Tuesday, February 23, 2010

return to me

In December last year the bloggers at The Auteurs Notebook posted lists of "fantasy double features": films that, they thought, deserved to appear together, like Miyazaki's Ponyo and Osamu Tezuka's Legend of the Forest, Part I. I thought: I wonder what it would look like if you used books.

And I dawdled over the idea for weeks until the Guardian book blog beat me to it.

A few suggestions:

Martin Boyd's Langton Quartet and Anthony Powell's Dance to the Music of Time.

I haven't finished the Quartet, but unless the last part is dramatically different to the first, I think this would work. Both authors owe a debt to Proust; and the tone of voice in both cases seems to me similar, being decent, reflective, friendly, settled, British (even though Boyd is not), male, and fairly socially privileged. (Whispering Gums suggests similarities between Boyd and Austen.)

Colette's My Mother's House and Sido, and Virginia Woolf's To The Lighthouse.

The two writers remember their parents, taking particular notice of their mothers. Lucille Clifton's poem oh antic God could be inserted before the main feature to take the place of a short.

… return to me, oh Lord of then
and now, my mother's calling …

Clifton died recently. The Poetry Foundation website has a selection of her work.

For a more dramatic contrast: My Mother's House and The Man Who Loved Children.

Two poems: Cesário Verde's The Feelings of a Westerner and Bysshe Vanolis' City of Dreadful Night.

This double bill was inspired by the Wuthering Expectations blog's investigation of Vanolis, a Scot whose real name was James Thomson. Both poems are narrated by men who feel extravagant and distressing emotions as they walk through large cities; and both were written in the second half of the 1800s.

Daniachew Worku's The Thirteenth Sun and Faulkner's As I Lay Dying.

Worku takes the language of Faulkner's ideas and uses it to describe Ethiopia during the reign of Haile Selassie. You could also pair Worku's book with Williams Sassine's Wirriyamu, comparing the polemic fiction of African anti-colonialism to the pessimistic self-assessment of an African country that has not been colonised. (Calm pessimism is a luxury.)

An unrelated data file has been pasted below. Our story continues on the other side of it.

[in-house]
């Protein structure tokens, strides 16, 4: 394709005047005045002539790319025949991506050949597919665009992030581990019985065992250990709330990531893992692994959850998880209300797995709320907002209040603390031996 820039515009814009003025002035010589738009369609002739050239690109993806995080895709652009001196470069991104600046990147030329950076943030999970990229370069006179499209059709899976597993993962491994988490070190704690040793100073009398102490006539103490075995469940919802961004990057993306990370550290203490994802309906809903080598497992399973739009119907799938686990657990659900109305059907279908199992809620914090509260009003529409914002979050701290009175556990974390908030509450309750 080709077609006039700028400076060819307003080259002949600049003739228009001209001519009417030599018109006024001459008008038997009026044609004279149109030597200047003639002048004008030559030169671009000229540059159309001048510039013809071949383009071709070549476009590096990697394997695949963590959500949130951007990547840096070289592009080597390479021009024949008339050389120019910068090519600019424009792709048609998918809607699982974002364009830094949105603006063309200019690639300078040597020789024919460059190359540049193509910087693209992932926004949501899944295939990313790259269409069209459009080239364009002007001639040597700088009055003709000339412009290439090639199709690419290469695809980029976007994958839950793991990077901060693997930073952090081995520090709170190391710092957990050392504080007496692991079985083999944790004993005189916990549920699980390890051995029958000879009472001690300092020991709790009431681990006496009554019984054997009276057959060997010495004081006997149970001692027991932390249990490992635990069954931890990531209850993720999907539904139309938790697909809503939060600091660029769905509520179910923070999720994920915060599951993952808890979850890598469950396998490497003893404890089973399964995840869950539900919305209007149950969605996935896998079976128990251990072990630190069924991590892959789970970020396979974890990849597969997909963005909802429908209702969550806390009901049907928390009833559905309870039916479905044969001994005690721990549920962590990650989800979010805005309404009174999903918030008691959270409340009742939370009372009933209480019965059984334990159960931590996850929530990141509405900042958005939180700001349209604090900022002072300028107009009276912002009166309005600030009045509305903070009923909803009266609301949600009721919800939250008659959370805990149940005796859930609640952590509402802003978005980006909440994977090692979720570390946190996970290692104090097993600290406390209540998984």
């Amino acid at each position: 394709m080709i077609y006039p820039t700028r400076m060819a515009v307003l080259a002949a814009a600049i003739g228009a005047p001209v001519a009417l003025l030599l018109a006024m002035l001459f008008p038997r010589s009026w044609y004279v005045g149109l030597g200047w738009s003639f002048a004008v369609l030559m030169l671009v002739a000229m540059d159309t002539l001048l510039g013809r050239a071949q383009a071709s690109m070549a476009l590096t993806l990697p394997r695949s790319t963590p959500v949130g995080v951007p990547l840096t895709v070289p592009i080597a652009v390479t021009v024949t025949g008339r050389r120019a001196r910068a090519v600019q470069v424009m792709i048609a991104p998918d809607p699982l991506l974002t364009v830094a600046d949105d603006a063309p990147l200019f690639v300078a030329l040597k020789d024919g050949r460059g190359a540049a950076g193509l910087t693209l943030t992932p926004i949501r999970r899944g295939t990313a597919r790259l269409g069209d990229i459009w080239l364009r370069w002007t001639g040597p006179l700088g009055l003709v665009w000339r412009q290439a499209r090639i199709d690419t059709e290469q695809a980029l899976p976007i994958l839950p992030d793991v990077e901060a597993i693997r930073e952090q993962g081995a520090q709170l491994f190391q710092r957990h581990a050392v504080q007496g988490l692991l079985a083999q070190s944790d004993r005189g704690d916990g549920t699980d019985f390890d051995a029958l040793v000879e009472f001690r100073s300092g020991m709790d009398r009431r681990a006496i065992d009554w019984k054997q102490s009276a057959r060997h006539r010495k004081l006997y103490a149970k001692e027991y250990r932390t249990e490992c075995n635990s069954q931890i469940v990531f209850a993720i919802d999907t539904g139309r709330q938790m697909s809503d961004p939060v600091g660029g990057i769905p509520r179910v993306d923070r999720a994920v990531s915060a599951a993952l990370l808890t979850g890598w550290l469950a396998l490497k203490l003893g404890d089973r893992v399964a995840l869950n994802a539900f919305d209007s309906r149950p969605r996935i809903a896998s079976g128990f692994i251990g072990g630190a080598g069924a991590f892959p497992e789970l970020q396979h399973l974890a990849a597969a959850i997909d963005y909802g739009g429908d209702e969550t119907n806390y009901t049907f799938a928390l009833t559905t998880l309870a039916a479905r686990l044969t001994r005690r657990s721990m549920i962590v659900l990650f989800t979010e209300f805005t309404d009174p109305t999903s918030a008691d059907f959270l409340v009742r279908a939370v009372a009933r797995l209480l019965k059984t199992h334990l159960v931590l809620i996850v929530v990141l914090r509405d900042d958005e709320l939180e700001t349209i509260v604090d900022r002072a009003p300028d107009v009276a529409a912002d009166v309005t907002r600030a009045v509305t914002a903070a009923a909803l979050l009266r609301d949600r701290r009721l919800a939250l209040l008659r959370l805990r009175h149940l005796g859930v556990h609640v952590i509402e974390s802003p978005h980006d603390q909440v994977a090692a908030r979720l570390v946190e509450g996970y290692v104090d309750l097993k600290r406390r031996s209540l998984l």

George Eliot's Middlemarch, and Victor Hugo's Les Misérables.

You could mix these around with Bleak House, War and Peace, or any of those other books that try to swallow a whole country from the higher parts of society to the lower. A Suitable Boy perhaps?

Hannah Arendt's On Revolution and Melville's Billy Budd.

Arendt draws on Budd as she discusses the intersection between Rousseau's ideas about the native virtue of Natural Man, and the men who saw the French Revolution transform into the Reign of Terror.

Elizabeth Jolley's Lovesong and Alex Miller's Lovesong.

Purely for the titles. I haven't read Miller's book.

The Selected Poems of Gwen Harwood and Jolley's Lovesong.

Music is important to both books, and the two writers share an impressionistic or pointillist method of putting a piece of work together.

Pierre Louÿs' Aphrodite and Jacob's Room, by Woolf.

One writer's worship of the ancient world versus the other writer's sane and smiling glance at ancient-world worship. I would read them in that order too. Aphrodite contains the quintessential decadent line: "It is almost three hours since I arose; I am dying of fatigue," uttered by a character who has spent most of that three hours sitting in a chair or lying down in a bath.

En-hedu-ana's Inana and Ebih and Antar (or Antara, or Antarah, or 'Antarah Ibn Shaddād al-'Absī)'s The Poem of Antar.

Two warlike narrators and a chanting style, at least in translation. (I am thinking of this version of Inana and this Antar.)

Vasily Grossman's Life and Fate. Tolstoy's War and Peace.

Grossman's book would not have existed in its present shape without Tolstoy's. He is even faithful to the idea that we should spend intimate time with the leaders of both sides in his story's war. One of the book's daring surprises -- which I am about to ruin for you if you have not read it -- is the sudden plunge into Hitler.

Paul Theroux's The Mosquito Coast and Christina Stead's The People with the Dogs.

The two authors look at utopias. Theroux approaches the idea from one angle, Stead approaches it from others. His approach is quite clear and driven, hers surrounds the idea like an amoeba and bores into it.

Christina Stead's Letty Fox - Her Luck, and Daniel Defoe's Moll Flanders.

Letty is like Moll, sexually pragmatic.

Two short stories: Alice Munro's Runaway and Flannery O'Connor's A Good Man is Hard to Find.

Ovid's Metamorphoses and Satomi Ikazawa's Guru Guru Pon-Chan.

The Meditations of Marcus Aurelius and Fernanado Pessoa's Book of Disquiet.

Félix Fénéon's Novels in Three Lines and today's newspaper.

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